The time came for one of Phoebe’s biggest fears and challenges to be overcome… the dreaded Play Date! With lots of planning, preparation and a crossed fingers, I decided that Phoebe has come far enough for her to start becoming a little more social, and to trust the presence of other dogs. I’m happy to report another big success! Hooray!
Phoebe has been doing so well in class, and has slowly learnt that not all dogs are a threat to her. She’s even allowed some dogs to get close to her and allow a lot of sniffing and the occasional walk together for a couple of meters. The trouble seems to start when they look like they’re even thinking of making fleeting eye contact, or if they are exuberant and excited. Her most comfortable situations are with older dogs (because they seem to just ignore her) and puppies (not sure if it’s maternal instinct, or if it’s because they just get bored of her and wander off when she’s unresponsive?).
Overall Phoebe has been making phenomenal progress. In my head I’ even sometimes stopped to wonder if she was ever really so bad that all that fear, stress and tears were warranted. And then I remember – Yup, it was that bad, but the magical thing that has happened here is that we worked (and played) incredibly hard together, progress should be accepted with open arms! And this would be our next big step towards progress: The Play Date.
I had to think long and hard as to what dog would be suitable for Phoebe to meet on her first official play date. Anything could go wrong, I had to carefully consider all the possible outcomes, and control what little that I could. I decided that she would most likely get along best with “Olive”.
Olive is the newest Schnauzer puppy of a close friend, and though she’s young, she’s been extremely well socialised with constant visits to other homes, pets and weekly puppy play school classes. Her “Dad” has also been a close friend of mine for many years and has had a keen interest in the trials and tribulations of Phoebe. This was important, because I had to have her with another owner who was fully prepared for the fact that there may be a lot of barking and snarling without panicking about the situation at hand.
Finally the night arrived. Olive was running late, and I felt like an awkward teenager preparing for a first date. The treats were all perfectly cut up and arranged in order from “Most Prized” to “Least Prized”, water bowls were filled and constantly moved to be perfectly placed on the tiles, I kept brushing Phoebe’s hair and coat telling her how pretty she was, and dog beds and pillows were fluffed and scattered around the house. Then the bell rang, I took a deep, calming breath and let the visitors in for the play date.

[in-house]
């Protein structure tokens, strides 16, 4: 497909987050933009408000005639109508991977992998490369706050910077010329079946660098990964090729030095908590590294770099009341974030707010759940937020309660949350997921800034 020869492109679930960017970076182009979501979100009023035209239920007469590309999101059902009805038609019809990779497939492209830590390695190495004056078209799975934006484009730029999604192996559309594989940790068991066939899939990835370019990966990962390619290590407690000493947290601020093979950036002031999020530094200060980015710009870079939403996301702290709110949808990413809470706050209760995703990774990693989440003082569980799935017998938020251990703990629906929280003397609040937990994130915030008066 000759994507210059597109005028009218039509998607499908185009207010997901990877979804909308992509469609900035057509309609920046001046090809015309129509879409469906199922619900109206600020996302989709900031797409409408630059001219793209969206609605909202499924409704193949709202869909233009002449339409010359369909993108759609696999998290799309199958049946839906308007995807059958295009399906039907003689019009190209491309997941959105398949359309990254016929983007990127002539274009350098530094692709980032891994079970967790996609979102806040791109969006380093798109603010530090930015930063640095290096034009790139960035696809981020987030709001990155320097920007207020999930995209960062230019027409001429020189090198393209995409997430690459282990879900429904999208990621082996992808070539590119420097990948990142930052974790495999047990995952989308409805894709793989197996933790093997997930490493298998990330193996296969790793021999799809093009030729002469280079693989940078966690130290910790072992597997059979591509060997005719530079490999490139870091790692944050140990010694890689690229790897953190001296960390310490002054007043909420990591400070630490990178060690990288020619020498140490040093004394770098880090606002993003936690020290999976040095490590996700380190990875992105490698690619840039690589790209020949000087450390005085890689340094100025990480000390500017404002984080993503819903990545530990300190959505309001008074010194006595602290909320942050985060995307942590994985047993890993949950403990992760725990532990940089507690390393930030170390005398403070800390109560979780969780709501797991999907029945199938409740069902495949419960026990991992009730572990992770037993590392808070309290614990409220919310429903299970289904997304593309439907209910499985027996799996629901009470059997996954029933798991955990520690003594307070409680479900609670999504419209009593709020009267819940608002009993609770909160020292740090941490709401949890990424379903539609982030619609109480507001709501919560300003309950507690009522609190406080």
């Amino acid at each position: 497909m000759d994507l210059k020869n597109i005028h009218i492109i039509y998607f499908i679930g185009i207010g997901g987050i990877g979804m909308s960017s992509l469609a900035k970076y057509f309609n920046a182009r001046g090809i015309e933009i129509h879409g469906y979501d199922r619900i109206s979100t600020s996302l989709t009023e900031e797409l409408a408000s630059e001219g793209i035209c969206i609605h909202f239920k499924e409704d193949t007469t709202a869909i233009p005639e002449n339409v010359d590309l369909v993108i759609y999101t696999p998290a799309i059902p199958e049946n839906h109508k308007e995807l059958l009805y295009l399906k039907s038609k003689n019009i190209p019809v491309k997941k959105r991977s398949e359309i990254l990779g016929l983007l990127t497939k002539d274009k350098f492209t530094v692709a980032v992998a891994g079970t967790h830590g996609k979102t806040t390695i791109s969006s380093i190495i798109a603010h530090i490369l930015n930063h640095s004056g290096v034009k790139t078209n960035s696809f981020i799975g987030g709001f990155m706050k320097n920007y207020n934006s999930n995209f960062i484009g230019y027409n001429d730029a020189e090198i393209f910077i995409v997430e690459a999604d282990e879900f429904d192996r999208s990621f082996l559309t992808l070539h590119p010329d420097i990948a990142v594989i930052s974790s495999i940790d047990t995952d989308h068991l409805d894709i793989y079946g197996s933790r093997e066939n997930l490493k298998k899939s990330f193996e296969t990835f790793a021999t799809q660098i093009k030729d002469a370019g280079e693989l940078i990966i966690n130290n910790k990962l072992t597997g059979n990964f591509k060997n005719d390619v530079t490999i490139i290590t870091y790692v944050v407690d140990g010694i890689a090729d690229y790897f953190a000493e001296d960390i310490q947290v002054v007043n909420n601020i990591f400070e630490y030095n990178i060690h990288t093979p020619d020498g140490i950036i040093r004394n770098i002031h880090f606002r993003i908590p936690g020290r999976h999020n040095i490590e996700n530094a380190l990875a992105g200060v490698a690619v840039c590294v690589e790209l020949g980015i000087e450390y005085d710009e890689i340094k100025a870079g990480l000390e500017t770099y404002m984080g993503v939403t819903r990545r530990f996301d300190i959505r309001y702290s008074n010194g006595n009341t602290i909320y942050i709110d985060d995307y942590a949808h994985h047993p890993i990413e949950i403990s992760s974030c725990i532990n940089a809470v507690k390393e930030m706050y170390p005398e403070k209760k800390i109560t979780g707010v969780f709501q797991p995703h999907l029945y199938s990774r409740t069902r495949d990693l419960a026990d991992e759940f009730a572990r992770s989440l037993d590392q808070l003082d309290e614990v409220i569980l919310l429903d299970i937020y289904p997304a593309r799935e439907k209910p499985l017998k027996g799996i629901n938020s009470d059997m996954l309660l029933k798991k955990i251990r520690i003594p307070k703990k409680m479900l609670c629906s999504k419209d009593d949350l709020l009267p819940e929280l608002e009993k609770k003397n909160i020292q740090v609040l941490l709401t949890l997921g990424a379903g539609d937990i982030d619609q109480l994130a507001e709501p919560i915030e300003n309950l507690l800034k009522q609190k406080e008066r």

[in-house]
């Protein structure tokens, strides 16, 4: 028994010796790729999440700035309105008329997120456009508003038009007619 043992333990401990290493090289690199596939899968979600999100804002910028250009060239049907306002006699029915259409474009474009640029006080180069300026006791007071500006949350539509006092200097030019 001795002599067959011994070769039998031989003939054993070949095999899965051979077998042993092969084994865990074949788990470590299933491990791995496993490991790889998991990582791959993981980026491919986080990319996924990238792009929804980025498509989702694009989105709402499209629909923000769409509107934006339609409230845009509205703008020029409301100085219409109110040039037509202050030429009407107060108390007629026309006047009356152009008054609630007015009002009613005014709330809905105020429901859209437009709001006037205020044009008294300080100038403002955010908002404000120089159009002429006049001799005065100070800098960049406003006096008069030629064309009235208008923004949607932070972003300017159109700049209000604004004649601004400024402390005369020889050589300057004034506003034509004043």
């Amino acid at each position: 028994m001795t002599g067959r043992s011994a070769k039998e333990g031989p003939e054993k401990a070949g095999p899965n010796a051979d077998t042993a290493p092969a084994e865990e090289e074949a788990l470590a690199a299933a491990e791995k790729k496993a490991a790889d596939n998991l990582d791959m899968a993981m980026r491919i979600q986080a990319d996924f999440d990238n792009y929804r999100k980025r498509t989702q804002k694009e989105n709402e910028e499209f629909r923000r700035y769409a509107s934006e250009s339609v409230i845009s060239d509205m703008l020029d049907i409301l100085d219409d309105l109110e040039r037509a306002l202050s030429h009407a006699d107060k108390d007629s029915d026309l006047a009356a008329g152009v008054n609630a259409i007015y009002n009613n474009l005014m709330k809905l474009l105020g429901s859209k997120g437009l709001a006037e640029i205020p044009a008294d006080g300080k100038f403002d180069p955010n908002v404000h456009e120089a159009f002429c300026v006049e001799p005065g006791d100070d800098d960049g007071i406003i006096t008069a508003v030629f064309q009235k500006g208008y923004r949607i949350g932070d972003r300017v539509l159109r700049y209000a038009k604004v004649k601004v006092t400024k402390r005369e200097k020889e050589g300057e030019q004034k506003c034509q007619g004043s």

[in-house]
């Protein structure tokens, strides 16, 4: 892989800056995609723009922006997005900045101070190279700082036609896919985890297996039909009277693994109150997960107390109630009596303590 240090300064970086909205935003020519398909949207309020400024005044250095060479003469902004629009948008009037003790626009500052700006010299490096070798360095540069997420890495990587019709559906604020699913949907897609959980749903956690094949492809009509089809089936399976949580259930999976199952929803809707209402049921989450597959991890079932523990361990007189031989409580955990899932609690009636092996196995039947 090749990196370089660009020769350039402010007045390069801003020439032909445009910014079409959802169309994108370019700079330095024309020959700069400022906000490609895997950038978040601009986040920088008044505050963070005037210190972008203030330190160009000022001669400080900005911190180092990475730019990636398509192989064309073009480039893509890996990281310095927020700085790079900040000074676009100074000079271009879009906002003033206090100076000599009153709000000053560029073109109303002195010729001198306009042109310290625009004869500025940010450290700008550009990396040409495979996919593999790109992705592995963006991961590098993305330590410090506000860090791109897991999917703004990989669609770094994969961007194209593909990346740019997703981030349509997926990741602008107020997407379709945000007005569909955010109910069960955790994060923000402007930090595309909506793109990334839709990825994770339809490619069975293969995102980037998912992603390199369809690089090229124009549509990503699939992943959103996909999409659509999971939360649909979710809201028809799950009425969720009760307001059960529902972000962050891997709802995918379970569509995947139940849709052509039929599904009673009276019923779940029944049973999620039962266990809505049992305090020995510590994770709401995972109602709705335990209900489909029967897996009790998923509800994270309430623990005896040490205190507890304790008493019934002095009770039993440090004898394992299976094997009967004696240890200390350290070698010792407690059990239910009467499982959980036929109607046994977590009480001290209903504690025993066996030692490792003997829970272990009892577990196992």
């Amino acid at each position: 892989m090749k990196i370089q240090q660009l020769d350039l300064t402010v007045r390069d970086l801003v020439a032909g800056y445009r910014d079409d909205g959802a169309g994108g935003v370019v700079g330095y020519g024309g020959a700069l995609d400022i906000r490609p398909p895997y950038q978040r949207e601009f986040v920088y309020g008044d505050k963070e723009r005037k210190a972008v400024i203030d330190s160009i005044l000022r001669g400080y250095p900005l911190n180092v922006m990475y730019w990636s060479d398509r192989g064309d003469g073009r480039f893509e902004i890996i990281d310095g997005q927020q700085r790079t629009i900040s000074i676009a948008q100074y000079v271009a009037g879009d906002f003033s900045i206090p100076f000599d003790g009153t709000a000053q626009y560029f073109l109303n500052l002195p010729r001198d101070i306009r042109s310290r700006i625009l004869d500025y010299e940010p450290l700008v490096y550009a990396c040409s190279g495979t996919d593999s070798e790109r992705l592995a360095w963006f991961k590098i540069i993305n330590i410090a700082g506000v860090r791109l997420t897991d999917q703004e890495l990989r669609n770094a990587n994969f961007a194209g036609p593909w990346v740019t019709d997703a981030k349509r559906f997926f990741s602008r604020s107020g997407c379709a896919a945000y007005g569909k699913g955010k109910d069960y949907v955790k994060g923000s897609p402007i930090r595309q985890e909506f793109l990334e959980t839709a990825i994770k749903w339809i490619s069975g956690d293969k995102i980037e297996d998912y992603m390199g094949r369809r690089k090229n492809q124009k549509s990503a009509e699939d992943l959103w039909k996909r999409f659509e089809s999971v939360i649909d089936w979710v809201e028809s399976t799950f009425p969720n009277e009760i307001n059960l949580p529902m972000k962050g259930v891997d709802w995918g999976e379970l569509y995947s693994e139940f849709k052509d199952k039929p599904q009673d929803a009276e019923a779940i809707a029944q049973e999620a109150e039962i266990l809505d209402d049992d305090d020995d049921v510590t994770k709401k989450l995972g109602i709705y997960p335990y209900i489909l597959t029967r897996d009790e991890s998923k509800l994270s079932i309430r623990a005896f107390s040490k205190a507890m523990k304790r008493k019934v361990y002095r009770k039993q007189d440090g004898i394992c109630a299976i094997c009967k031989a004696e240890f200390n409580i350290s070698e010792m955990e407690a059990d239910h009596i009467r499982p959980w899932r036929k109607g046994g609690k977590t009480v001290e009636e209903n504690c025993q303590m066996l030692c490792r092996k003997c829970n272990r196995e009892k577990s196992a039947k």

At first Phoebe was happy to see her old friend arrive at the house, but the moment she realised that there was a fluffy companion accompanying him she was not impressed. The sudden barking and lunging took me by surprise, but we both recovered quickly, and a few minutes of distraction and treat games helped Phoebe to relax a bit, and start to think the situation may just be a good one.
I then took Olive in my arms and allowed Phoebe to get closer and closer to sniff. All the while her calm curiosity was awarded with her favourite treats, and I was constantly chatting to her to reassure her that she was doing a good job. Over the course of a few minutes the dogs were allowed to roam around the house and garden freely, and every time they got close to each other treats and praise were showered over them. After an hour or two they were both exhausted from running around and playing, and they both collapsed on the dog beds next to us as we sat in the living room catching up on the latest news and gossip in each others’ lives.
I’m happy to say that Phoebe’s first official Play Date with a new friend went swimmingly well, and I look forward to arranging more play dates with Olive and other dogs, and ultimately finding Phoebe a doggy partner she will be comfortable and happy with!
Phoebe’s Effectiveness Summary:
Issue Addressed: Socialisation, Fear
Tool(s) Used: Basic Obedience, Treats and Praise
Cost: Low. If your dog is well socialised, all you need to do is keep setting up play dates! This can be at home, in parks, going for picnics etc
Ease of Implementation: Easy to Moderate. Once you know what signs to look for, and can implement your knowledge of training and body language this becomes easier and easier. The fact that I knew how to read Phoebe’s level of discomfort and when to distract and engage her saved a lot of stress and avoided a potentially explosive situation.
Phoebe’s Effectiveness Rating: 4/5. It took a long time for Phoebe to feel 100% comfortable and to leave my side, but once she did she was calm and accepted the situation. I think if the puppy was more playful it would have been more difficult, but because the puppy was tired she was happy to snuggle at bed time.
How have you handled the first Play Date situation? Any advice for me on arranging future Play Dates?